The bombardment of the rebel batteries at Acquia Creek was re-begun, at 11 80 A. M., by the U. S. gun-boats Freeborn and Pawnee. The firing on shore was scarcely as spirited at any time as on the day before. The heights were abandoned, the guns apparently having been transferred to the earthworks at. the railroad termination, to replace the battery silenced there on the 31st ult. This railroad battery was otherwise repaired. The Freeborn approached to within about two miles from the shore, and fired four or five shots, when the Pawnee entered into the conflict, taking a position nearer to the land. For the first two  hours, the fire from the shore batteries was sharp, but was returned with more expedition by the Pawnee. During the engagement, she fired 160 shells, one of which was seen to explode immediately over the heads of the Confederates who were working the battery. The observer, through a telescope, saw numbers of bodies of them carried away on wagons. During that time the shore movements were faster than at any other. The Freeborn lodged three shells in succession in the beach battery, perceptibly damaging the works, which had the effect of greatly diminishing the fire. The Freeborn received two shot, one of which passed through the cabin, damaging some of the crockery, but not the vessel, except making a passage through the bulwarks of slight consequence. The Pawnee received eight or nine shot, but all too high to inflict much damage. One struck her main-topsail yard, which was thereby unslung; another grazed the mizzenmasthead and passed through the hammock nettings. It is the opinion of the officers on board, that had the rebels been provided with good gunners, the vessels might probably have been sunk. Some of the Confederates' shots passed over the masthead to the Maryland shore. After five hours of incessant fire the gun-boats hauled off owing to the fatigue of the men, the day being very warm. During the last hour of the engagement only two or three shots were thrown from the shore, and the gunners were seen stealthily now and then to emerge from the concealment, and hastily load and fire a single gun. The railroad depot and buildings on the shore at Aquia Creek are all destroyed. The damage to the beach battery is not considered permanent, as the Confederates can soon repair it.--N. Y. Times, June 3.
About daylight, Company B, of the second U. S. Cavalry, 47 privates, under Lieutenant Tompkins and Second Lieutenant Gordon, and three members of the New York Fifth Regiment, Quartermaster Fearing, Assistant Quartermaster Carey, and Adjutant Frank, reconnoitring within 300 yards of Fairfax Courthouse, by the Winchester road, were fired on by two of a picket of the Virginia troops. They captured the picket and then entered the village from the North side, and were fired on from the Union Hotel and from many houses, and from platoons behind fences. They charged down the principal street upon the mounted riflemen whom they dispersed, and then wheel. ed about and instantly charged back, and were then met by two considerable detatchments, with a field-piece. Turning, they cut through a third detachment in the rear, and left the village bringing with them five prisoners, and killing throughout the engagement, as the officer in command thought, twenty-seven men. Two of the United States cavalry are missing, two are killed, and Assistant Quartermaster Carey, of the New York Fifth Regiment, is wounded in the foot. Lieutenant Tompkins had two horses shot under him, the last one falling on his leg, injuring it slightly.1--(Doc. 221.)--Washington Star, June 1.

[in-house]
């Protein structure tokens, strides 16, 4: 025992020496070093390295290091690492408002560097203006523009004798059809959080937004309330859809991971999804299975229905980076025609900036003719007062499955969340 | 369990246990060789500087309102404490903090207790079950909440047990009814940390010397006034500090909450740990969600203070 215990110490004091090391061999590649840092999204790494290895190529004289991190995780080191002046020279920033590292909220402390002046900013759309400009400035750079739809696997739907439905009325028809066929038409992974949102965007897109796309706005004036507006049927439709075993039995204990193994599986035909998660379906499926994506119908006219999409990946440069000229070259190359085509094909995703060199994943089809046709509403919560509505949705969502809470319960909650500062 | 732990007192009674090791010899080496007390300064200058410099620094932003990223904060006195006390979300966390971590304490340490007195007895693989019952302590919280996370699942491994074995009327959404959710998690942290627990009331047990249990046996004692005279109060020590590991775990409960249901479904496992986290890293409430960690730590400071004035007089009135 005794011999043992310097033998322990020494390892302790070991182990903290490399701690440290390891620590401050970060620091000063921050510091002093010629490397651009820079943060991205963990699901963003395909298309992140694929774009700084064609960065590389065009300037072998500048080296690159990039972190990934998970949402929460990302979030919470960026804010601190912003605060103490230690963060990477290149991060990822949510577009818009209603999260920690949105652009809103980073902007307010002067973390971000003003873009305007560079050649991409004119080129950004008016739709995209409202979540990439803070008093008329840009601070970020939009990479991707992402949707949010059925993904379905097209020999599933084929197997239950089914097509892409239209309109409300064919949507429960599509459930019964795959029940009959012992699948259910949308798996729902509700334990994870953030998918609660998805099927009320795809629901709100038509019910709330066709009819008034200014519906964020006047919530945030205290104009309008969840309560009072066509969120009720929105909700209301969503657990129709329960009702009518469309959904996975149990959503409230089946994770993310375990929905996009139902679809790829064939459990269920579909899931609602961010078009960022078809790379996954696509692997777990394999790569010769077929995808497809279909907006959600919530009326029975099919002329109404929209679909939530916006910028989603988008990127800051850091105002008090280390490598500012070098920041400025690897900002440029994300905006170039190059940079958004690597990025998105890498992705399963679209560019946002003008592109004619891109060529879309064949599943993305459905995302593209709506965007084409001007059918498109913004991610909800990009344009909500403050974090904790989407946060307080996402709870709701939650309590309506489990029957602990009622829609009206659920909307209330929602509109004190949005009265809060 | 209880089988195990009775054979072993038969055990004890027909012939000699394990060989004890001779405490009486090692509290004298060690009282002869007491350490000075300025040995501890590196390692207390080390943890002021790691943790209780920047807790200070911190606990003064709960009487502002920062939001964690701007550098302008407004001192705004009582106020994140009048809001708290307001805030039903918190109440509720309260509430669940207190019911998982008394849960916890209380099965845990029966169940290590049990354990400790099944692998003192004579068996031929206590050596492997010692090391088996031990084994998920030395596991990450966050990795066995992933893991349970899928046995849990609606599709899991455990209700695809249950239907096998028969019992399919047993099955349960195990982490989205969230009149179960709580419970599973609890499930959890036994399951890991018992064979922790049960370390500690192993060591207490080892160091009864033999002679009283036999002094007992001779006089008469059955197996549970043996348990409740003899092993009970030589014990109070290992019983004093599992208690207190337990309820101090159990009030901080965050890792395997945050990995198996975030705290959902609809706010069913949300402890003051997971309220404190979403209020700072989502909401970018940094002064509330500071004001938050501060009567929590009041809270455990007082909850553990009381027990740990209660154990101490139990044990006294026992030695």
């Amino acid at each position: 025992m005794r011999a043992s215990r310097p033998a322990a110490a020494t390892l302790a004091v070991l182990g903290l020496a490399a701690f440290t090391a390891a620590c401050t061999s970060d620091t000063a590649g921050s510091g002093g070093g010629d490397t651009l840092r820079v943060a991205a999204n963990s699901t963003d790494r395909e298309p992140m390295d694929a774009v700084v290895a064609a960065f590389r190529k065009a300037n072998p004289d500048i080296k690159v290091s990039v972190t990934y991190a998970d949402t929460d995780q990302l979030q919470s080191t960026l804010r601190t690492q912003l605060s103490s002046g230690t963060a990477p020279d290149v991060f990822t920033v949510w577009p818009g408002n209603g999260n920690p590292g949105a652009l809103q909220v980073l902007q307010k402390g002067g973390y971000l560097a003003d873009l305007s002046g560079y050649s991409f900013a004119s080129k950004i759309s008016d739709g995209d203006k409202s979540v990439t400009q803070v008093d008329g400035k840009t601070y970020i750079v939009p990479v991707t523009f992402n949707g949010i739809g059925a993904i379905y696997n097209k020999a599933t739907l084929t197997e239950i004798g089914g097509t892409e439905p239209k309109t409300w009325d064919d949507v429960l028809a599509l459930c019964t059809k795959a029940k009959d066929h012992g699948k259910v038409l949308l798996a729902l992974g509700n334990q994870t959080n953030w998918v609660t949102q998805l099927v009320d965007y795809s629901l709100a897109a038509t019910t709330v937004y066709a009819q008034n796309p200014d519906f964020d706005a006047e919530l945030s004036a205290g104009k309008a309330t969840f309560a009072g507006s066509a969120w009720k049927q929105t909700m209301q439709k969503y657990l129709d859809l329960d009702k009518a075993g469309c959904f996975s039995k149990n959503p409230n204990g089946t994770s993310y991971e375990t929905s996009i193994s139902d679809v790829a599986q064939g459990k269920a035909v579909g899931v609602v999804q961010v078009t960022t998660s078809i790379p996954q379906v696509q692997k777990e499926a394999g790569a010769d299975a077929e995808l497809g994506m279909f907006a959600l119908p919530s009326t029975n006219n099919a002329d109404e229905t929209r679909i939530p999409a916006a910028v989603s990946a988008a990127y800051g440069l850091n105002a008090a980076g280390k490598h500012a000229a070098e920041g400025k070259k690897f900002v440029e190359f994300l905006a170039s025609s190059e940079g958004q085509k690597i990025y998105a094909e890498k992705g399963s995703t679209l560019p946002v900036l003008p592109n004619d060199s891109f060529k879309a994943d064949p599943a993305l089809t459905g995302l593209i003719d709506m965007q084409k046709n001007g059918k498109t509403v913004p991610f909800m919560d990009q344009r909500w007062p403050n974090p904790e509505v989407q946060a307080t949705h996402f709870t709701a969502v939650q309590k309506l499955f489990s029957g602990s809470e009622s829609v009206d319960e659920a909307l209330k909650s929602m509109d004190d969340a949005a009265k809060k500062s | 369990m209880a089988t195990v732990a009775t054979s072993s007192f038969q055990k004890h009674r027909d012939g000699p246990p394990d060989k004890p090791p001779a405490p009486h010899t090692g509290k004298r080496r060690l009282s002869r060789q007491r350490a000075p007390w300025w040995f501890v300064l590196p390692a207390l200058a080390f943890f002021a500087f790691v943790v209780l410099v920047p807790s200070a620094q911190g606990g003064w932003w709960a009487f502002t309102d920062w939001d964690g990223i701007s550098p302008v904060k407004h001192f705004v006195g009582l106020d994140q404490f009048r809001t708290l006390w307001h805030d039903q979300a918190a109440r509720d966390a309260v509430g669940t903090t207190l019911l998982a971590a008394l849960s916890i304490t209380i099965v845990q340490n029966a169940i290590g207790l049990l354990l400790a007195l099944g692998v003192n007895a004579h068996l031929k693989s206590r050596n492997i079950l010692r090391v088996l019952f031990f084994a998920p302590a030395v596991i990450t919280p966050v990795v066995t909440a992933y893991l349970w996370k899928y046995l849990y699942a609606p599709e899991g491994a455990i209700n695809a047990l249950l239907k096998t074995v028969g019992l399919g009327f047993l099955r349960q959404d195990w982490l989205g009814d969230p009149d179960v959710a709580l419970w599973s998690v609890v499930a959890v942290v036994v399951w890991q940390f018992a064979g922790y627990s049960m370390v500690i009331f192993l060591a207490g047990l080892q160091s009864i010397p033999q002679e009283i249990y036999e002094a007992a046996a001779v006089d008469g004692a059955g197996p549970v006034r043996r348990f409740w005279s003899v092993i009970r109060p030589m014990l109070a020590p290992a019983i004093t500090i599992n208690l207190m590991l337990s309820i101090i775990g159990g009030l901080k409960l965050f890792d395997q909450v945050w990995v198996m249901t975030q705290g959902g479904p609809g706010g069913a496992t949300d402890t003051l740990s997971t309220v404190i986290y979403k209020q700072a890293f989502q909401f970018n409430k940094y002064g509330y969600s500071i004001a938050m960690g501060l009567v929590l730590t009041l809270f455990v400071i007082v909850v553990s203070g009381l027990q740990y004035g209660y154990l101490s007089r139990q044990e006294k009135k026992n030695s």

The secession forces on the upper Potomac, attempted to take possession of the ferry-boat lying opposite Williamsport, for the purpose, as is conjectured, of removing into “Falling Waters,” a point four miles below, where there is a considerable number of secession troops stationed, who doubtless intended by means of the boat to cross to the Maryland side on a marauding expedition. The Union company at Williamsport, as soon as they observed the opposite party possessing themselves of the boat, ordered them to desist, which they refused to do; whereupon the Union guns opened fire upon them, which was returned, and a brisk fire was kept up on both sides for about an hour. Three or four secessionists were wounded, one seriously. None were killed or wounded on the Federal side.--N. Y. Evening Post, June 3.
Shortly before 12 o'clock last night a skirmish took place at Arlington Mills, near Alexandria, between Capt. Brown's company of Zouaves and Capt. Roth's, Company E, of the Michigan Regiment, and a scouting party of nine Virginians. The Zouaves had just arrived to relieve the Michigan troops, and had posted sentinels when the Virginians attacked them. The Federal troops drove them away. One Zouave was killed and another wounded.  It is supposed one rebel was killed or wounded, as in the retreat he was carried off. The rebels retired in the woods during the night, and this morning took a hand-car and left for parts unknown.--N. Y. Commercial, June 2.